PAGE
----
Everywhere I ate and drank in the Bay Area

May 22 2013 Published by under Uncategorized

I'm fresh off the red eye and in far too much of a daze to get any work done, but suffice it to say that my trip to the Bay Area was everything I wanted and more. I made some great new professional connections at my meeting, got to visit with old friends, new friends, internet friends, and cousins, and ate and drank until I couldn't eat and drink anymore. There were multiple Portlandia moments. In case you've got a Bay Area trip coming up, here's the list - not a miss in the bunch. Stars for standouts. Unless otherwise noted, everywhere is in San Francisco.


Summer Kitchen & Bake Shop (Berkeley)
Dona Tomas (Oakland)
Taqueria Cancun***
Mission Chinese
Two Sisters Bar & Books
State Bird Provisions***
Jasper's Corner Tap & Kitchen
Kusinia Ni Tess
Out the Door
King of Thai Noodle House
Humphry Slocombe***


Cole Coffee (Oakland)***
Blue Bottle
Sight Glass


The Graduate (Berkeley/Oakland border)
The Library
Wilson & Wilson
Trick Dog***
Two Sisters
Burritt Room***
Bourbon & Branch

47 responses so far

  • dr24hours says:

    What do the stars mean?

  • becca says:

    My Dad used to say "You will not get a bad meal in San Francisco".


  • Jekka says:

    Glad you found Outerlands and Burritt Room!

  • Cleyde says:

    Loved how you went to 'almost' more cocktail places than food places!

  • Cousin L says:

    No Starbucks at all? Or that doesn't really count?

  • Ola says:

    Holy Crap that's a lot of eating out! I'm guessing somewhere around $700-1000 total tab? You must either be: (i) child free, (ii) very well paid, (iii) debt free, (iv) all of the above. If so, congratulations! I hope this was personal out-of-pocket and not charged to a grant/account?

    Sorry if it sounds overly critical, it's actually a pet peeve of mine - colleagues spending way more while out on a professional gambit, than they ever would in "real life". If you wouldn't order a $35 entree while out with your family, why does the fact you can claim it back on an expense account make it OK to do so? For the same reason, I never claim for lunch on conference trips - the $8 I pay for a sandwich at the airport is precisely $2 more than I would pay for the same sandwich at work. Anyone in my lab' submits a $25 receipt for lunch, it goes in the trash. Anyone in our Department orders a >$25 bottle of wine at a visiting speaker dinner, be prepared to make up the difference from your own pocket. By all means, splash out, but not on someone else's dime.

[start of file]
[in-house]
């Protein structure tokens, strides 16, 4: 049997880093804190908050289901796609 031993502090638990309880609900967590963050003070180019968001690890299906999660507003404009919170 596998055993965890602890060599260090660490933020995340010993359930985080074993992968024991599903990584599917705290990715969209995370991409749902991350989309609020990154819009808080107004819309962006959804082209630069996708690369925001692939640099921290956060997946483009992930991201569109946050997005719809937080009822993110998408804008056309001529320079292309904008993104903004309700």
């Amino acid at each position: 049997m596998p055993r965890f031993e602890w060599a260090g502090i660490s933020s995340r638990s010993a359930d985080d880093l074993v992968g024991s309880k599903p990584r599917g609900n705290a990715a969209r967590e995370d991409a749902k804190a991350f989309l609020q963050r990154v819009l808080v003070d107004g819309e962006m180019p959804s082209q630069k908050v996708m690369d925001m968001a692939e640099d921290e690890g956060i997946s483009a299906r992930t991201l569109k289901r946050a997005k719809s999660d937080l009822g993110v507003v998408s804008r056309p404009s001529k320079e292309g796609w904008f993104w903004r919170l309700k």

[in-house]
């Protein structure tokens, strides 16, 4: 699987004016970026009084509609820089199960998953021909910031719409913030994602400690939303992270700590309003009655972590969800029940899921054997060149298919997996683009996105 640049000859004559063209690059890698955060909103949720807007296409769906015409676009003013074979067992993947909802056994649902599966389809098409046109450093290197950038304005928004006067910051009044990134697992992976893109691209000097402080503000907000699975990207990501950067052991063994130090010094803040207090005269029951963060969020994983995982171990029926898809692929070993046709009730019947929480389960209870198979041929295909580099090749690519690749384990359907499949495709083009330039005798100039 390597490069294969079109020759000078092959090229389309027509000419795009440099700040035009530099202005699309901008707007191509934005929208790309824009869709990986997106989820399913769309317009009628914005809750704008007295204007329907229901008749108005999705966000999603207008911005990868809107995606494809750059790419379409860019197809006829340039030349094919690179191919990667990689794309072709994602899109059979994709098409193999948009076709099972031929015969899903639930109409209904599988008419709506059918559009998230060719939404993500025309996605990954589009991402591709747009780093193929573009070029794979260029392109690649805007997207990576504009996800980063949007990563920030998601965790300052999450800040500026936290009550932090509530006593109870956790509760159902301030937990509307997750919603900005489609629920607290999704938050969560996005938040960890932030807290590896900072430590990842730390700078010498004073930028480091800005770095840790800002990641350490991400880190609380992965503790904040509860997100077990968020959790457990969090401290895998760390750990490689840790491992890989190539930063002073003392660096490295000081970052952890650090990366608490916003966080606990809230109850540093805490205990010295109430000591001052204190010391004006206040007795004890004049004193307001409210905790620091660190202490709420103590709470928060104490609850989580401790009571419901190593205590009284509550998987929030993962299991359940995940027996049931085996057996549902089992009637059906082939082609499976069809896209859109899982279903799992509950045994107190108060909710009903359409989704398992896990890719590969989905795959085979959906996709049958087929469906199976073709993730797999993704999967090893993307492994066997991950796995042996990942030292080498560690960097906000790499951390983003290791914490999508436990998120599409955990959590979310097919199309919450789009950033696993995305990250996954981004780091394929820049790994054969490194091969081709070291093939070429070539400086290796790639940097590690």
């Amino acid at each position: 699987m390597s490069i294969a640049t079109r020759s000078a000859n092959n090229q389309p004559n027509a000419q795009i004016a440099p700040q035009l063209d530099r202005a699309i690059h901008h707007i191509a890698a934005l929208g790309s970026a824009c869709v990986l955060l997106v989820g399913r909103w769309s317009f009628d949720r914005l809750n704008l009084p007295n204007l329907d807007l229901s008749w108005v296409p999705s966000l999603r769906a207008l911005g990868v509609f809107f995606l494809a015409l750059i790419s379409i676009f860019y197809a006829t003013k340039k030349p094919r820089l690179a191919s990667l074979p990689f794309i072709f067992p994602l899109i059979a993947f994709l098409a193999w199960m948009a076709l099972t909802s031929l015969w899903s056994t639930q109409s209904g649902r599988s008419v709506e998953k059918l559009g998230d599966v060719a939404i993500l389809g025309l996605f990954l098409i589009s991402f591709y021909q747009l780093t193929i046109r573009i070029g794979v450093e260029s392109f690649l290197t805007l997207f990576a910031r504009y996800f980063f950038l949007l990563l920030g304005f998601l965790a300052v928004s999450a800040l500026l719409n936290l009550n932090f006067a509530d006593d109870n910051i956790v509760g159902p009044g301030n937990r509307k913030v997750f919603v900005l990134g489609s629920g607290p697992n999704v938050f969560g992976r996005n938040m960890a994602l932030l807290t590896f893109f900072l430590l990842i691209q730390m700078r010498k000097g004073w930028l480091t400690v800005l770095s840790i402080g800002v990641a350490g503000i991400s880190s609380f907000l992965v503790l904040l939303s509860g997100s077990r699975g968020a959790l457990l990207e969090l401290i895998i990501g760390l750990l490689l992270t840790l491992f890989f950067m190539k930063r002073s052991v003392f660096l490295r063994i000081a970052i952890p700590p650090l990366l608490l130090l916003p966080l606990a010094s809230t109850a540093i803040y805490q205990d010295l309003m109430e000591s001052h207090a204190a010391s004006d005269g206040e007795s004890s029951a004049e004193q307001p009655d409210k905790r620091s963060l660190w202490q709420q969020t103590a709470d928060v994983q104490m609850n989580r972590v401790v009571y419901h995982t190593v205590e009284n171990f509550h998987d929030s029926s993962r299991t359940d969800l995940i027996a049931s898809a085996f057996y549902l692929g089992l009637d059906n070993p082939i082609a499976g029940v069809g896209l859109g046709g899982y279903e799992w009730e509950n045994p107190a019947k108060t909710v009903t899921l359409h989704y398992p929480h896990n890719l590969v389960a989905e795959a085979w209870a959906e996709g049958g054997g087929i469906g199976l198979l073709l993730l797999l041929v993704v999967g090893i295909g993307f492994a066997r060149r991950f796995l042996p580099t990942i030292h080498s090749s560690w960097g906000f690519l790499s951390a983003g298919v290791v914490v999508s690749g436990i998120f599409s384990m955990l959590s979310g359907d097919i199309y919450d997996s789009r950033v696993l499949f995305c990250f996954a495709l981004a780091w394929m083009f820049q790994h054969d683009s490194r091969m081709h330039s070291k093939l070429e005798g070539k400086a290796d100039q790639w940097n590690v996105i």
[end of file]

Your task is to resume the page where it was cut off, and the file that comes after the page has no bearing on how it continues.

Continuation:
rant over

    • April says:

      Wow, it must be terrible to have you as a boss. Hate to see what happens when someone is at a conference in a city they don't live in and chooses a sandwich shop closest to where they're staying and it just happens to be more expensive than what you deem necessary. Screw their responsibilities, they should have searched the whole town over for a cheaper sandwich!

    • Ilovepigenetics says:

      I'm much more loyal and productive with a generous employer than a stingy one. Being generous with my lab pays off way more in productivity during the long term. Think gig picture, Ola. A few hundred dollars at a conference can easily transition into thousands of dollars in extra productivity during the rest of the year. I see it as a reward for a job well done.

    • neuropolarbear says:

      These comments show a penny-wise and pound-foolish attitude about money.

      If you are willing to jump in and judge how people spend their grant money, go after the big costs first, especially lazy post-docs who don't produce papers. With benefits, they cost about $50K/yr, enough for a really nice dinner 5 days/week, 50 weeks/yr. Food is about the smallest line item on most grants. The total cost of her hood ($700-$1000) is about the same as what many people pay to have a slightly more convenient flight time.

      Food at conferences is ultimately supported by grants, which have specific travel budgets within them. Those budgets are reviewed by granting agencies (or, the agency abjures that right and decides to trust the scientist). After that, it makes no sense to question the decision-making of the scientist.

      Point is, whoever pays her food bills has decided the optimal strategy is to let her choose how much to spend on food.

      One possible reason why a funding agency might support nice food is to motivate travelling. Travelling is a gigantic headache for a lot of people (especially people with kids!!) and nice food makes it more tempting for many. Funding agencies have an incentive for scientists to travel (otherwise they wouldnt support travel sections of grants), and so maybe supporting nice food is a convenient way to encourage travel.

  • Really? says:


  • cackleofrad says:

    Wow, I am so glad not to be in Ola's lab. It must suck.

    rant over

  • Jonathan says:

    Sucks to work for Ola, I guess. Never heard of a per diem?